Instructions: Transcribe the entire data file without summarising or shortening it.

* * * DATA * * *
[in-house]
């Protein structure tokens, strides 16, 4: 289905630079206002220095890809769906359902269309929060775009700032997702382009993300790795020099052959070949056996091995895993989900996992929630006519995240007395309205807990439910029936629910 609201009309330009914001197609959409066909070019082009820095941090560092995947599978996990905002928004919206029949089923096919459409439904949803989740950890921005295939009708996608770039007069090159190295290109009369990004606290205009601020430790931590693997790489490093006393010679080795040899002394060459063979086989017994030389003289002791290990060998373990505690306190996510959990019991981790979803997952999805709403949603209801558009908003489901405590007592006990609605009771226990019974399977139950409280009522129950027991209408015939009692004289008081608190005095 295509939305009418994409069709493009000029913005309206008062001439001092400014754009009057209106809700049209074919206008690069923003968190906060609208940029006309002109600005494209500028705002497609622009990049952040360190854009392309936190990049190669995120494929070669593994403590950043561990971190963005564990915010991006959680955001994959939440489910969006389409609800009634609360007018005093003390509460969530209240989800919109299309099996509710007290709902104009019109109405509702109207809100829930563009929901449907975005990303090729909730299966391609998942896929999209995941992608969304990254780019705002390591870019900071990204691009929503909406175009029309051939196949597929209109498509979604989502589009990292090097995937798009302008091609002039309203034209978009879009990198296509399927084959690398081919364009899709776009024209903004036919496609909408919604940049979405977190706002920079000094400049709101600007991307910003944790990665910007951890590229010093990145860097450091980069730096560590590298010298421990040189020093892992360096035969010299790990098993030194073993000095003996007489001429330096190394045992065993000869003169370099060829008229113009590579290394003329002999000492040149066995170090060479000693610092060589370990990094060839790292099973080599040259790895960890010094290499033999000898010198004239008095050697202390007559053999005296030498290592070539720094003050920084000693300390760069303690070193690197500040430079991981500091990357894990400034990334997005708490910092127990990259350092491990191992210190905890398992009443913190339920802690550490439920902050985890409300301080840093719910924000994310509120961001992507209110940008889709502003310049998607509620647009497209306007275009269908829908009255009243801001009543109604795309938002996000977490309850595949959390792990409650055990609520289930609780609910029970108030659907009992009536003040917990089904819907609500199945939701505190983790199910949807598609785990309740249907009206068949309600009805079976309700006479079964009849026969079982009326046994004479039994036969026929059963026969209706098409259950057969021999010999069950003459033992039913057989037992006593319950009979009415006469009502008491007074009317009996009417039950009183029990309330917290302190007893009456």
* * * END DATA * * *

[in-house]
């Protein structure tokens, strides 16, 4: 289905630079206002220095890809769906359902269309929060775009700032997702382009993300790795020099052959070949056996091995895993989900996992929630006519995240007395309205807990439910029936629910 609201009309330009914001197609959409066909070019082009820095941090560092995947599978996990905002928004919206029949089923096919459409439904949803989740950890921005295939009708996608770039007069090159190295290109009369990004606290205009601020430790931590693997790489490093006393010679080795040899002394060459063979086989017994030389003289002791290990060998373990505690306190996510959990019991981790979803997952999805709403949603209801558009908003489901405590007592006990609605009771226990019974399977139950409280009522129950027991209408015939009692004289008081608190005095 295509939305009418994409069709493009000029913005309206008062001439001092400014754009009057209106809700049209074919206008690069923003968190906060609208940029006309002109600005494209500028705002497609622009990049952040360190854009392309936190990049190669995120494929070669593994403590950043561990971190963005564990915010991006959680955001994959939440489910969006389409609800009634609360007018005093003390509460969530209240989800919109299309099996509710007290709902104009019109109405509702109207809100829930563009929901449907975005990303090729909730299966391609998942896929999209995941992608969304990254780019705002390591870019900071990204691009929503909406175009029309051939196949597929209109498509979604989502589009990292090097995937798009302008091609002039309203034209978009879009990198296509399927084959690398081919364009899709776009024209903004036919496609909408919604940049979405977190706002920079000094400049709101600007991307910003944790990665910007951890590229010093990145860097450091980069730096560590590298010298421990040189020093892992360096035969010299790990098993030194073993000095003996007489001429330096190394045992065993000869003169370099060829008229113009590579290394003329002999000492040149066995170090060479000693610092060589370990990094060839790292099973080599040259790895960890010094290499033999000898010198004239008095050697202390007559053999005296030498290592070539720094003050920084000693300390760069303690070193690197500040430079991981500091990357894990400034990334997005708490910092127990990259350092491990191992210190905890398992009443913190339920802690550490439920902050985890409300301080840093719910924000994310509120961001992507209110940008889709502003310049998607509620647009497209306007275009269908829908009255009243801001009543109604795309938002996000977490309850595949959390792990409650055990609520289930609780609910029970108030659907009992009536003040917990089904819907609500199945939701505190983790199910949807598609785990309740249907009206068949309600009805079976309700006479079964009849026969079982009326046994004479039994036969026929059963026969209706098409259950057969021999010999069950003459033992039913057989037992006593319950009979009415006469009502008491007074009317009996009417039950009183029990309330917290302190007893009456």